Click fraud can be a major hassle and a costly problem. Click fraud happens when an individual or bot repeatedly clicks on an ad to generate fraudulent charges. The major search platforms have protections in place to stop click fraud, but when those protections fail it can be hard to catch, especially in Bing. Luckily, there are a couple tactics that can be deployed to find click fraud before it costs too much.
The Premium Tactics
Click fraud is such a big issue that there are several companies that offer services to monitor for click fraud or to verify the user is a human, such as ClickCease and AreYouAHuman. These services would be my first recommendation, especially if you have a large account with multiple campaigns to monitor.
If you aren’t at the level where you are ready to pay to have your campaigns monitored, there are signs you can watch out for in Google Analytics. A few of these have been written about before, and while high CTRs, underperforming site metrics, and weird referrals are all signs of click fraud, for Bing specifically, there is a further step that can be taken to catch fraudulent clicks.
In Bing, when one person (or bot) fills out a form multiple times, it will count as multiple conversions. If a bot is filling out a form multiple times, you would see multiple conversions and the fraudulent clicks would go unnoticed for a long time, possibly permanently. In Google Analytics, though, if one person submits forms multiple times it only counts as one conversion. Therefore, in Analytics you can compare conversions for returning visitors and if the numbers are off, you might be experiencing click fraud.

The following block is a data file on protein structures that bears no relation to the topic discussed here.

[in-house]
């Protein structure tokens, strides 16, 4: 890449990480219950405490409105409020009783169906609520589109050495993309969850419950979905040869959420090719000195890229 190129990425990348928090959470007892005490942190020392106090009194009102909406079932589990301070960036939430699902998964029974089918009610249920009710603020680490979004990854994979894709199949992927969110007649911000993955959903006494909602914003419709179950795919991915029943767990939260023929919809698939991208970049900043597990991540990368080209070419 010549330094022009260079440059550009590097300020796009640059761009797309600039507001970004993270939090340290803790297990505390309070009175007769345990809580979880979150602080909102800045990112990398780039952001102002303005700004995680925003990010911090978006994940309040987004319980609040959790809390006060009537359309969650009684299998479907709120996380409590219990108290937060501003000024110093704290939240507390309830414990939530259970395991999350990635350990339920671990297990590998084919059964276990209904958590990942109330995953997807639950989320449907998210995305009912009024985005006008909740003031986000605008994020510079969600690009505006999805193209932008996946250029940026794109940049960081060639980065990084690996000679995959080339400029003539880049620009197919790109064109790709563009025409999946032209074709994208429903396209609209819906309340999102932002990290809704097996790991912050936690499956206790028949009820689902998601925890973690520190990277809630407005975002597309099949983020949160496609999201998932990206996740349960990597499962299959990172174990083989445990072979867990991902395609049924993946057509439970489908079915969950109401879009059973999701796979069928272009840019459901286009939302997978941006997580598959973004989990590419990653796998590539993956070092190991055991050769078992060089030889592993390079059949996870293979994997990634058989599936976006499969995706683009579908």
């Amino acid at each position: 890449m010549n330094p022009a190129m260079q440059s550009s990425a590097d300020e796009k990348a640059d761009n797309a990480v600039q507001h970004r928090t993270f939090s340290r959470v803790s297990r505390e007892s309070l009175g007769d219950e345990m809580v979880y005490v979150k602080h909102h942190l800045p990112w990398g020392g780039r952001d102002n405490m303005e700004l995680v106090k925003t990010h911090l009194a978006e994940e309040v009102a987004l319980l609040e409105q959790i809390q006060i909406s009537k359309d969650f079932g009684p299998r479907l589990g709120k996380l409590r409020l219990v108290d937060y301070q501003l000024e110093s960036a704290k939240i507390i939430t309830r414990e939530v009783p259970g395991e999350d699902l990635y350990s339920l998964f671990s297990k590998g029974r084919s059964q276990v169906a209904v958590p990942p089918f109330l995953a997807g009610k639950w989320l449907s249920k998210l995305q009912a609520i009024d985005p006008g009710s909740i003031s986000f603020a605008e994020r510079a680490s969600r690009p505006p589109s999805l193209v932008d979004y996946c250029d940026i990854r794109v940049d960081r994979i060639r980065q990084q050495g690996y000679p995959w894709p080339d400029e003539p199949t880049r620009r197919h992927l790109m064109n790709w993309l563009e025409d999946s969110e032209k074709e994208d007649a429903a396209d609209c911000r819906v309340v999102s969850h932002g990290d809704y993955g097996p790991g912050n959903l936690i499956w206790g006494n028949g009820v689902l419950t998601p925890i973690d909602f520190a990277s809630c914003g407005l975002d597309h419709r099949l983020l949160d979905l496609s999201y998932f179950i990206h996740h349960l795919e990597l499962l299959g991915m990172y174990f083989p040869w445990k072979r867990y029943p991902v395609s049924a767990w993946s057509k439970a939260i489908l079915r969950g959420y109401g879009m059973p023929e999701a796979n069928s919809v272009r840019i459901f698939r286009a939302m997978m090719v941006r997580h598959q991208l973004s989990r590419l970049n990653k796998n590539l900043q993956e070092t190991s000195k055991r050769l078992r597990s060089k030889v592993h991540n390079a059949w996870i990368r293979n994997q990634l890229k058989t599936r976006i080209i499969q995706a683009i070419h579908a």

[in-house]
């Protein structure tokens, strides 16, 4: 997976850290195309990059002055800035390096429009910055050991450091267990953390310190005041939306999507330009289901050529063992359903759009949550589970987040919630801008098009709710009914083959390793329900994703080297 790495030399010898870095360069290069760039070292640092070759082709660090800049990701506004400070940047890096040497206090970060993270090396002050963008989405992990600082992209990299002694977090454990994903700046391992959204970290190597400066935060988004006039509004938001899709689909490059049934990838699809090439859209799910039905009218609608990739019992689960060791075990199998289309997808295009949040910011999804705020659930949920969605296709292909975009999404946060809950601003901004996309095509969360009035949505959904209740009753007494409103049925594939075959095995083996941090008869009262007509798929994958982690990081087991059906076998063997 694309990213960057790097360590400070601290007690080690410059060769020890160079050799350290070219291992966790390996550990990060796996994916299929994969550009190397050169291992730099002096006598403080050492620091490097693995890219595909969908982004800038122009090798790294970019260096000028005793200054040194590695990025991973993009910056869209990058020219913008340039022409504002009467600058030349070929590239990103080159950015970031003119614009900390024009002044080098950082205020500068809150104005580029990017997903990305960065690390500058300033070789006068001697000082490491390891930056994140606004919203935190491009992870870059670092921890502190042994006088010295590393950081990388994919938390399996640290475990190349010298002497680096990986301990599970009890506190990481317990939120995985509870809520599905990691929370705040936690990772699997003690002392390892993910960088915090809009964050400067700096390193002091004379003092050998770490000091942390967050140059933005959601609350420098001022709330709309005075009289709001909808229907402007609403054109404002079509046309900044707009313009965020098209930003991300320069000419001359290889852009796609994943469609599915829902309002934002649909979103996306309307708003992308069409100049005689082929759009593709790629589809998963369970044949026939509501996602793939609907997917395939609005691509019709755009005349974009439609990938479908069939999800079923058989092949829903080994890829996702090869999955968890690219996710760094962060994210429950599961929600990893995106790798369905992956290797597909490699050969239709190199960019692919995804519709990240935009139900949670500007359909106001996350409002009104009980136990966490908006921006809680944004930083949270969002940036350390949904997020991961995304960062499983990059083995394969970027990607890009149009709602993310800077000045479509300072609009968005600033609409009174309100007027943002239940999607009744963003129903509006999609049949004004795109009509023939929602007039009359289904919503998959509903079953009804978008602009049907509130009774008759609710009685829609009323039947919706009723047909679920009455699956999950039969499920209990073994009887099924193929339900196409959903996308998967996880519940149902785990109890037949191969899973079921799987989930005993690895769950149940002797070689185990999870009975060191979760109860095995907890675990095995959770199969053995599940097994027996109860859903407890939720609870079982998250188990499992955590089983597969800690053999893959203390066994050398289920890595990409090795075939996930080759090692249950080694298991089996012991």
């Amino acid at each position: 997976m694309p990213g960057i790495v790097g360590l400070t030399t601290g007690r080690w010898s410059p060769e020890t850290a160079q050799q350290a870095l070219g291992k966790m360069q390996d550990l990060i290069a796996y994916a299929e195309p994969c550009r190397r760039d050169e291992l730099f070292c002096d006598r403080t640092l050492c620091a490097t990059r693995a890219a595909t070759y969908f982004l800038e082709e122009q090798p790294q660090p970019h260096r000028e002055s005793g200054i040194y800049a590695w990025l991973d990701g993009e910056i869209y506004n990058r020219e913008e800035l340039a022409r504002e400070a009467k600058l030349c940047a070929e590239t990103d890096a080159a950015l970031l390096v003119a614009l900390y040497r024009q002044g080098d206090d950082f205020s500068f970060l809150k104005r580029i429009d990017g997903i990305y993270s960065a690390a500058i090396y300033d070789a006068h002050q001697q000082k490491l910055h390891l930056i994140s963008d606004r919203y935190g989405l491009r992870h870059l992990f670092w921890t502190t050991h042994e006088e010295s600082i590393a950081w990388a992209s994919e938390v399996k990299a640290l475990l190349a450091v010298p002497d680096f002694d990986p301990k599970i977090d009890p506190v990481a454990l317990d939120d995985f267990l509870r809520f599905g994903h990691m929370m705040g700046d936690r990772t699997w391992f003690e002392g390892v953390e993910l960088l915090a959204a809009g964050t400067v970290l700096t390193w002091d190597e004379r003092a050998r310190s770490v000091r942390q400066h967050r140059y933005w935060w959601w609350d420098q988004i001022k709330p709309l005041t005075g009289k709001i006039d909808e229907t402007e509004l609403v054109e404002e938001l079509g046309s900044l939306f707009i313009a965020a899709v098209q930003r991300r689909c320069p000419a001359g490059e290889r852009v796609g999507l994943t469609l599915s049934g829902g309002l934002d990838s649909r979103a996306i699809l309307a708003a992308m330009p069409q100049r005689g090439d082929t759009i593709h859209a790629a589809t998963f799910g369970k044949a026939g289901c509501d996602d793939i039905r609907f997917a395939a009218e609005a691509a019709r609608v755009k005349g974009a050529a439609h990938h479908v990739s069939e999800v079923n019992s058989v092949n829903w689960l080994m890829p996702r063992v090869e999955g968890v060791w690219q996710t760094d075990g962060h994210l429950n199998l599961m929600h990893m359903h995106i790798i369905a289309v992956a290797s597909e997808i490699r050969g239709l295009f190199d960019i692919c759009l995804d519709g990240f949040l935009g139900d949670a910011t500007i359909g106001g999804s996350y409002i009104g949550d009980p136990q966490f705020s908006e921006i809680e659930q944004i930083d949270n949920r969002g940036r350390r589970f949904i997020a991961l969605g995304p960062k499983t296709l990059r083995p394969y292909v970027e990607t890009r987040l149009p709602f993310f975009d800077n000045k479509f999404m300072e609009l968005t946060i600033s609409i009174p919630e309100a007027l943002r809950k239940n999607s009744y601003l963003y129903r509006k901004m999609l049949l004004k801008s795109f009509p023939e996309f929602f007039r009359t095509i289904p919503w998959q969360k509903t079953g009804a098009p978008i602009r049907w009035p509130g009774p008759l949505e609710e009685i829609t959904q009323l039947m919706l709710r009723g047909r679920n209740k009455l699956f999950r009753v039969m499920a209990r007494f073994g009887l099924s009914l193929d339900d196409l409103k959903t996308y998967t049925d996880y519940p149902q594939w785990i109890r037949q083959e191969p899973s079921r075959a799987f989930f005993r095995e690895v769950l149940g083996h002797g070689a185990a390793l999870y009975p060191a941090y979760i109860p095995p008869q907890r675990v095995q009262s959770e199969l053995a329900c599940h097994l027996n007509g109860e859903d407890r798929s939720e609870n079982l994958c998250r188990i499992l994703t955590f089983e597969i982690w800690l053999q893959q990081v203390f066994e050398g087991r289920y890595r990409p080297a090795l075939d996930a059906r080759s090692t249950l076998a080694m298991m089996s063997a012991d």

To do this go into “Google Analytics -> Audience Behavior -> New Vs. Returning”
From here you will filter by “Source / Medium”
Then, advanced search to filter for Bing.
From here, you will look at your goal competition rates. If you are getting way higher goal completion rates for returning visitors over new visitors you should be looking for click fraud in your Bing account. Here is an example from an account that did discover click fraud after noticing the much higher completion rate for returning visitors.
As you can see, the rates are suspiciously higher for returning visitors. For this case, it ended up being discovered that a website was either running a bot or paying someone to fill out forms so that the fraud wouldn’t be noticed. They got too greedy, though, and now they are blocked on the account. Not having this view in Analytics would have made it much harder to catch the fraud.
In the end, click fraud is a costly nuisance that is here to stay. To ensure you are protected against click fraud, the best plan is to bring in a company that specializes in monitoring accounts. However, when that isn’t an option, keeping a close eye on the account is the way to go. Be wary of huge spikes In CTRs, weird referrals, and underperforming site metrics. Then specifically for Bing, watch the goal completion rate of returning visitors. If it seems too good to be true, it probably is.
Have you ever experienced click fraud? What do you do to monitor your campaigns? Let me know your thoughts on Twitter!